In Of the Rights of Persons, the first volume of his celebrated Commentaries on the Laws of England (1765-69), William Black stone concluded his account of how the law makes a husband and wife one person by suggesting that the legal disappearance of the married Englishwoman was effectively a tribute to her sex. 'These are the chief legal effects of marriage during the coverture', Blackstone wrote, 'upon which we may observe, that even the disabilities, which the wife lies under, are for the most part intended for her protection and benefit. So great a favourite is the female sex of the laws of England.' Perhaps not surprisingly, Blackstone's sisters now tell a different story. For Susan Staves, whose book takes its impetus both from feminism and from critical legal studies, to analyse the history of married women's property in England is to uncover the 'deeper' structures of patriarchy - the system by which men manage to perpetuate their power by transmitting wealth from one generation to the next. The aim of the law, as Staves interprets it, is to ensure that women have as little independent control as possible of the wealth that passes through them.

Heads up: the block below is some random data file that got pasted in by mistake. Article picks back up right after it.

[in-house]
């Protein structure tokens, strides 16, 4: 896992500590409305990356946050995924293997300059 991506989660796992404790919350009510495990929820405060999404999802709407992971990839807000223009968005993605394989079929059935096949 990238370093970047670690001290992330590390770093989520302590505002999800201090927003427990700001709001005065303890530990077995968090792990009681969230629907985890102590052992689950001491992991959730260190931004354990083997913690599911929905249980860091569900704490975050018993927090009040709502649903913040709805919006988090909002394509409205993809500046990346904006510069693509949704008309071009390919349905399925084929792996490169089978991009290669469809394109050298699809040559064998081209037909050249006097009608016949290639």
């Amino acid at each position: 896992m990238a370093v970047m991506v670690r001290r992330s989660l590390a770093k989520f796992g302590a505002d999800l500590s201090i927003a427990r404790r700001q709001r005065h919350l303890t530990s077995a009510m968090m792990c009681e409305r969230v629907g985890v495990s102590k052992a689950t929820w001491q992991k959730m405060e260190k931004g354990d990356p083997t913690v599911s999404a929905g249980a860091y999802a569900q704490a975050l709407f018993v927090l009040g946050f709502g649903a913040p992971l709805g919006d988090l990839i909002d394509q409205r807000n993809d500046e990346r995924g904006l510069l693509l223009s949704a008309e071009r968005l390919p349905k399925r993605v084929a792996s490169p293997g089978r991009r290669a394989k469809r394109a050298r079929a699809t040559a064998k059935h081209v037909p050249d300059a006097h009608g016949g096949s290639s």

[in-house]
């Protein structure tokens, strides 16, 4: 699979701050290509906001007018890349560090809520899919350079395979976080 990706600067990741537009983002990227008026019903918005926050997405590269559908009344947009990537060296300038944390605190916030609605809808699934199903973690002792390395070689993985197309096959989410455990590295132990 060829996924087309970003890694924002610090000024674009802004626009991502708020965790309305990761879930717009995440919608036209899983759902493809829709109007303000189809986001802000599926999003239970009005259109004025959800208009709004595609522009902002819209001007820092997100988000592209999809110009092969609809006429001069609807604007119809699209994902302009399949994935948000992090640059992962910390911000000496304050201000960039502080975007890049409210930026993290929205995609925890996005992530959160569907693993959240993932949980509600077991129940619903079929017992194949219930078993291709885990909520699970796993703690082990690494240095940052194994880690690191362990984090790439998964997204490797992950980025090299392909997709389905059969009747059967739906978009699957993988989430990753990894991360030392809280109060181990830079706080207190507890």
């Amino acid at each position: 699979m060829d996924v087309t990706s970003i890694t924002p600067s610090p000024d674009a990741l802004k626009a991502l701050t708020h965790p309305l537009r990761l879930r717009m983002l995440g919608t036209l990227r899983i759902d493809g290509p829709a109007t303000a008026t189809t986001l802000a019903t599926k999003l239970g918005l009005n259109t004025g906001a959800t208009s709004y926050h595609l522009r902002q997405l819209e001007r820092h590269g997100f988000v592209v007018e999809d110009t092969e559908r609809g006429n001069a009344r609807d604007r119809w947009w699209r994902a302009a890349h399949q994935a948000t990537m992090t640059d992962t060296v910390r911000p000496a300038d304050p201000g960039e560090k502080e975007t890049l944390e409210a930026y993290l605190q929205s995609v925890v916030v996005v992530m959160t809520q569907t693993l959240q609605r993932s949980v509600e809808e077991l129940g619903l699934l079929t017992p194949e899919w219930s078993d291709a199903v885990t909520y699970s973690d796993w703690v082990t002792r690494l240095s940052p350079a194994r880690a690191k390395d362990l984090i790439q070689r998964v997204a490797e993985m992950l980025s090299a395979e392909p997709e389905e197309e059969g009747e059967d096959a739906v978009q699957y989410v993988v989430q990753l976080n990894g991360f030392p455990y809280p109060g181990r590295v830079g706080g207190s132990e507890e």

LRB 13 June 1991 | PDF Download